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Belgian intelligence: Foreign espionage activity at highest level since Cold War

Belgian intelligence announced that foreign espionage activity in the country has reached the highest level since the Cold War.

According to the first annual report of Belgium's General Intelligence and Security Service, espionage and foreign interference have reached levels not seen since the Cold War.

The threat from Russia focuses specifically on increasing cyber-attacks, data being taken hostage and destroyed if ransom is not paid.

The question of who is behind such attacks complicates matters. For example, if it is proved that the perpetrator of an attack on a NATO member is a state, collective defense can be activated in accordance with Article 5, but the nature of the attack falls behind this criterion.

It is also observed that Russia carries out cyber reconnaissance activities for critical infrastructures, especially energy.

Parallel to the states, there are also espionage activities carried out by private cyber actors and private military companies. Russia's Wagner company and the Israeli Pegasus company, which was involved in a eavesdropping scandal, are cited as examples for such structures targeting groups such as dissidents, journalists, and human rights activists.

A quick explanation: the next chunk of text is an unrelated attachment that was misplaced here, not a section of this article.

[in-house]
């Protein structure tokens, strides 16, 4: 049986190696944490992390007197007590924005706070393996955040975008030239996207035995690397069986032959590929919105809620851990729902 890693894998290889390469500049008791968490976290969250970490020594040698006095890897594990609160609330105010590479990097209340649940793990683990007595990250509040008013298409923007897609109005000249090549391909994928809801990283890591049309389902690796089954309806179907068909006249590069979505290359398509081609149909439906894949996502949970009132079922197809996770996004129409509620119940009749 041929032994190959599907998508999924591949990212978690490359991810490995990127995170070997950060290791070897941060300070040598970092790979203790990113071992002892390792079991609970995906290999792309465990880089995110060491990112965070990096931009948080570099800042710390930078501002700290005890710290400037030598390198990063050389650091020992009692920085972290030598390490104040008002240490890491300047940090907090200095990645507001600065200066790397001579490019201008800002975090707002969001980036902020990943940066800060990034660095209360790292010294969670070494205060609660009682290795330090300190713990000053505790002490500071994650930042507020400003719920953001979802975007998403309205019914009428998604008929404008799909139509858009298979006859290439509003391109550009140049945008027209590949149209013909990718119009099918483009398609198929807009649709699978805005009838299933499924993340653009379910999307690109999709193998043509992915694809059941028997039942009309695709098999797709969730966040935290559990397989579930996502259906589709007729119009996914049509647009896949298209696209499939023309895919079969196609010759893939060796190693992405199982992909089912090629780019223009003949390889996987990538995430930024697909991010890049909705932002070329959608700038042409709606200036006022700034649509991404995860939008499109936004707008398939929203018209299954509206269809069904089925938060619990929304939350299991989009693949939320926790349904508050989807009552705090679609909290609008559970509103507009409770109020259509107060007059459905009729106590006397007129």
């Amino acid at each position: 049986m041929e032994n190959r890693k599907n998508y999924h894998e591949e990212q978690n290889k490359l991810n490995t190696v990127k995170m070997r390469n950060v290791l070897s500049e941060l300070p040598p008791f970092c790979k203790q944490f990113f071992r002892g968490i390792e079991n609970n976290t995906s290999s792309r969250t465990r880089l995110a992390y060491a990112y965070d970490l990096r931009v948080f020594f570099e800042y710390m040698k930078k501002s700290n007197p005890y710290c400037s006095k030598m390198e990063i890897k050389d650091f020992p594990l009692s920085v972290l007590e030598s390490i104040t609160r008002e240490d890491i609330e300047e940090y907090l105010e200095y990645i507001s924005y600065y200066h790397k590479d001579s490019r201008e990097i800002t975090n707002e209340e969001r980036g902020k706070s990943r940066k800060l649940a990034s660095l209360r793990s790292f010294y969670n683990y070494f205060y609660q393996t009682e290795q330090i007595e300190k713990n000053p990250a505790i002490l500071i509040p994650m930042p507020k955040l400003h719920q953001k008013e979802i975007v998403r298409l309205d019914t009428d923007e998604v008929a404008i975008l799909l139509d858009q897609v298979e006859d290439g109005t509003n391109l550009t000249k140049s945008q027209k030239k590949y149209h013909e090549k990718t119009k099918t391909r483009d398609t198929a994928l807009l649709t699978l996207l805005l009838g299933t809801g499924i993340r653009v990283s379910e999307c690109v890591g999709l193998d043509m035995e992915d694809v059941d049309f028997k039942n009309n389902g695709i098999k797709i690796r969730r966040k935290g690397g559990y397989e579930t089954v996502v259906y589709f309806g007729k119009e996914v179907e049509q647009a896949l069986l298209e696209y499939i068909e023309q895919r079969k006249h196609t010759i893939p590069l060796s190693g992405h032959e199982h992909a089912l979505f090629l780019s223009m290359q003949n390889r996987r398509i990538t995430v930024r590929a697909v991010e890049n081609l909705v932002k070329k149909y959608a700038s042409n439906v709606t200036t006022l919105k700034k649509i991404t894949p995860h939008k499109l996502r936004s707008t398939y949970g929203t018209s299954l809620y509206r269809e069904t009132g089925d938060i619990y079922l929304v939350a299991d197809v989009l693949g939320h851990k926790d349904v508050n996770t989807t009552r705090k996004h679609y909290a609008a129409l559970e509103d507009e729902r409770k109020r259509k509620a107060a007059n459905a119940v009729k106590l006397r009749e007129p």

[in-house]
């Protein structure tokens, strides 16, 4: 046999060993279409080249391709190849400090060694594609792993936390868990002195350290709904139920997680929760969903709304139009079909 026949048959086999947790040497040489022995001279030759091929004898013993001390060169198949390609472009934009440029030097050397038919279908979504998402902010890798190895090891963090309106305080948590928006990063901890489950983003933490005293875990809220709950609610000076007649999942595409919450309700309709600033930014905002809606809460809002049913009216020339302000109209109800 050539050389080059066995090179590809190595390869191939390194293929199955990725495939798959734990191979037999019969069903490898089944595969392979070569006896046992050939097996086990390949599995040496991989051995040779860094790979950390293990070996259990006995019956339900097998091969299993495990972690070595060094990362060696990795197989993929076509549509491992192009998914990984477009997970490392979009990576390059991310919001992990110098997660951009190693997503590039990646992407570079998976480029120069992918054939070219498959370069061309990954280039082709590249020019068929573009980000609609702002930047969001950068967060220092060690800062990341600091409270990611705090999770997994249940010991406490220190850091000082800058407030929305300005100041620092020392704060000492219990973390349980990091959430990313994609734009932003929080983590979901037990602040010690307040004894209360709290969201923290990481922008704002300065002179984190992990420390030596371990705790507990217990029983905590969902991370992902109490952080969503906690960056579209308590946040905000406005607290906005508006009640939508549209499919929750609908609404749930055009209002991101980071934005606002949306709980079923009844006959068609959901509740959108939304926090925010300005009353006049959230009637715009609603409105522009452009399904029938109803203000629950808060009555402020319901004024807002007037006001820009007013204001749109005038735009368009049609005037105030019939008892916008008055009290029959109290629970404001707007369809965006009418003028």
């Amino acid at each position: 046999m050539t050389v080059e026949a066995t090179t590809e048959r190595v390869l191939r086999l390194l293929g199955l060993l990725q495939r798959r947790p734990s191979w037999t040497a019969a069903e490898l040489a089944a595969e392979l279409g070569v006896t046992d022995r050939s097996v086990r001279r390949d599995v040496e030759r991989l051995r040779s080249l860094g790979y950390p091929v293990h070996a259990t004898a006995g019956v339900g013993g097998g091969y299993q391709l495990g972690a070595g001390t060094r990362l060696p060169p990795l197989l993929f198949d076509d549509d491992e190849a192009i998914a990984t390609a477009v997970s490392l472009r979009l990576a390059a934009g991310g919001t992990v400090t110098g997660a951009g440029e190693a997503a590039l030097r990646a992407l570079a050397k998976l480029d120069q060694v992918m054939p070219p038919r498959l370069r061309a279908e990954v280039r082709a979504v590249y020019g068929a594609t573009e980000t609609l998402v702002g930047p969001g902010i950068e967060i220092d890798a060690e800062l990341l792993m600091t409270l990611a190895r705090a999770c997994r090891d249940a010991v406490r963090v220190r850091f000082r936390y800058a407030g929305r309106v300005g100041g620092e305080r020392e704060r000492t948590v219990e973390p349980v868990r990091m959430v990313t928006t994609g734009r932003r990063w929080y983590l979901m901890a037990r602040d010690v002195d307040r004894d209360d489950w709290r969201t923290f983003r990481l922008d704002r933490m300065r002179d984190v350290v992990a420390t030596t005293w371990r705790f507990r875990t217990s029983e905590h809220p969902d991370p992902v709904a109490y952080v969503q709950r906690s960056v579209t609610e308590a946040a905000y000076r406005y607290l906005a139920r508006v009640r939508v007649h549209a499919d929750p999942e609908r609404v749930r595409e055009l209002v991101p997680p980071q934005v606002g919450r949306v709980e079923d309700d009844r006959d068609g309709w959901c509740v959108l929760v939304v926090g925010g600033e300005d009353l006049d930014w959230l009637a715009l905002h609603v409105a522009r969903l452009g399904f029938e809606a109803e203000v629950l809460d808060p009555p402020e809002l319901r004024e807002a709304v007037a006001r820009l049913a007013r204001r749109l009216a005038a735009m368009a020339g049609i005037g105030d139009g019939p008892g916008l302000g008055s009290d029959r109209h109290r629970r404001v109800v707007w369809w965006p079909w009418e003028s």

Wim Robberecht, chief of the service, told local media about the report, "The calm we have known since the end of the Cold War is over. This has been the case since Russia's invasion of Crimea in 2014. Since then, the security situation has only become more alarming. came." he said.

Stating that the threat in question started to come not only from Russia but also from China, Robberecht said, "Technologically, China is extremely efficient. Last year, we were hacked by Chinese operators close to the state in both our interior and defense departments." used the phrases.

Although on a smaller scale than Russia and China, Iran also stands out in terms of cyber attacks.

Espionage activities have been on the agenda for a while in Belgium

In February, Belgian Minister of Justice and North Sea Vincent Van Quickenborne announced that a Russian ship had been sailing off the North Sea since November 2022 and its activities were being investigated on suspicion of espionage, as the ship had approached wind farms, undersea natural gas and other critical infrastructure.

In recent weeks, the satellite communication equipment used to transmit sensitive information back to Russia at the Russian Embassy in Brussels has been on the agenda, and the news that the largest number of Russian "spy antennas" in Europe is located in Belgium, was reflected in the press.

Since Brussels hosts many international institutions, especially NATO and the European Union, Belgium is known to be the target of espionage activities.

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